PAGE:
The Wall Street Journal reported last year that Microsoft’s board hired a law firm in 2019 to look into Gates after a Microsoft engineer alleged in a letter that she had a sexual relationship with Gates over several years. Gates resigned from the board in 2020.
Activist investor proposals to change corporate policy rarely succeed. Microsoft had urged shareholders to reject the proposal, which called on the company to investigate its harassment policies and release a public report about them.
But the investment firm behind the proposal, Massachusetts-based Arjuna Capital, said it was pleased with how the company has responded since the winning vote.
“I’m actually quite impressed with how Microsoft has followed up on their commitment since the annual meeting,” said Natasha Lamb, co-founder and managing partner of the socially minded investment firm.
She said she has had talks with Microsoft about how the investigation would proceed. The board authorised the company to hire the law firm Arent Fox to conduct the review.
“Our concern is not just what happened with Microsoft in the past but whether that behavior is being addressed and mitigated moving forward,” she said in an interview Thursday. “At the end of the day, from an investor perspective, this is about how the company is treating its employees and whether it’s able to attract and retain talent.”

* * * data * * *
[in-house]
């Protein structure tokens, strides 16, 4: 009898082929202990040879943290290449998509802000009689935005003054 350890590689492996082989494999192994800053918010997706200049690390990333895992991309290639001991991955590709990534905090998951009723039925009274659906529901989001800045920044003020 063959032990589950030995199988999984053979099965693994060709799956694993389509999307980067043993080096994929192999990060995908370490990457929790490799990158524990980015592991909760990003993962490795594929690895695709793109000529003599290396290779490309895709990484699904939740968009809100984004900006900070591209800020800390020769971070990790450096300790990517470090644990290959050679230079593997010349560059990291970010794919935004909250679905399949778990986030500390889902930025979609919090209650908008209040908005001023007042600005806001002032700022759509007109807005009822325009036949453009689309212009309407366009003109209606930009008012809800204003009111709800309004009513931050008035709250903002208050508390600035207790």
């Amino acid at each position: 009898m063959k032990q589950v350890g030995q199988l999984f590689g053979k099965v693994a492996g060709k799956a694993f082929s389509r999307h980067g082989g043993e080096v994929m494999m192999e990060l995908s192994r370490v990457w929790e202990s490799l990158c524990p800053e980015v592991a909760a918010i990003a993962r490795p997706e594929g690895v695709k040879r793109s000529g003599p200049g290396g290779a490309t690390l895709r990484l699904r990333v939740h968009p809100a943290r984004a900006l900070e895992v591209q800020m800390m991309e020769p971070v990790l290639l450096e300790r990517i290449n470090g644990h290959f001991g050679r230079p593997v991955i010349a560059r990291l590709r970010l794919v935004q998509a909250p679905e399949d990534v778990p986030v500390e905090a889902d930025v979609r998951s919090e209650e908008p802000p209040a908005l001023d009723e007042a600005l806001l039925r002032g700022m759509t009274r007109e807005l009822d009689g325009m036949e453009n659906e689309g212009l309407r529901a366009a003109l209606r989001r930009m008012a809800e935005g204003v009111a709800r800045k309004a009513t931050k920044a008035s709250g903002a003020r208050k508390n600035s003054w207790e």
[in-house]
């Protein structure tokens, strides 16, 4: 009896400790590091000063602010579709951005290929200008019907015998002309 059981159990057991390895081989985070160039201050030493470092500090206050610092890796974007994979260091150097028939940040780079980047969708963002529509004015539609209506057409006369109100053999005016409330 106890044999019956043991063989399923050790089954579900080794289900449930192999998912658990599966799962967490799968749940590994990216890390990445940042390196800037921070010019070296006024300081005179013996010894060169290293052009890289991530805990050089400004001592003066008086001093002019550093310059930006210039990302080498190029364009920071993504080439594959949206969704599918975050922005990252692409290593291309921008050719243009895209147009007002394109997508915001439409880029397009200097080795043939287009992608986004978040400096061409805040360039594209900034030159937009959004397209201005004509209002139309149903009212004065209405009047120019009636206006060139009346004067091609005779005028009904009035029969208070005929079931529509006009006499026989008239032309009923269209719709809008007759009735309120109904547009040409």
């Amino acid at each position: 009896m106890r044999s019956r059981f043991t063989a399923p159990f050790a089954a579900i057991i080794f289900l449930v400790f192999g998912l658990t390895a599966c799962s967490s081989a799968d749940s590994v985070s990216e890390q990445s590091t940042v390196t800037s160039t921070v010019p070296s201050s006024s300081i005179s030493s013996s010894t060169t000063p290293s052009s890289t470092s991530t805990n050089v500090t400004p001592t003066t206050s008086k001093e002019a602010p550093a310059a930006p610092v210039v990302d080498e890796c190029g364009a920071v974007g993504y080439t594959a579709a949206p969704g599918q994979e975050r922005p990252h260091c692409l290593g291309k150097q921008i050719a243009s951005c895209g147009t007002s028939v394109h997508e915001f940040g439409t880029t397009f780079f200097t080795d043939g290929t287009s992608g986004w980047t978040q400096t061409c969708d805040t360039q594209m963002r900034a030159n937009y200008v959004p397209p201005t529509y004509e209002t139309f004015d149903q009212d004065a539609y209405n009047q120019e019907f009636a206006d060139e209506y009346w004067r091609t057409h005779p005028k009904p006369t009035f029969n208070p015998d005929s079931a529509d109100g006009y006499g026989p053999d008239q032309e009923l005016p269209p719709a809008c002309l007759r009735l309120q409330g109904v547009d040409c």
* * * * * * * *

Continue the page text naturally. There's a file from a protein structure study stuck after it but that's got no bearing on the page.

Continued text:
The company based in Redmond, Washington, said its public report will include an assessment of the effectiveness of its policies against harassment and discrimination. It will also summarise the results of investigations into harassment allegations against board members and senior leaders, including the handling of the 2019 investigation of Gates, and will outline steps to hold leaders accountable.
YouTube Lets Its Platform Be ‘Weaponised’ to Spread Misinformation, Fact Checkers Claim
By Associated Press | Updated: 13 January 2022
More than 80 fact checking organisations are calling on YouTube to address what they say is rampant misinformation on the platform.
In a letter to CEO Susan Wojcicki published Wednesday, the groups say the Google-owned video platform is “one of the major conduits of online disinformation and misinformation worldwide.”
YouTube’s efforts to address the problem, they say, are proving insufficient.
“What we do not see is much effort by YouTube to implement policies that address the problem,” the letter says. “On the contrary, YouTube is allowing its platform to be weaponised by unscrupulous actors to manipulate and exploit others, and to organise and fundraise themselves.”
The problem, these groups said, is especially rampant in non-English speaking countries and the global south.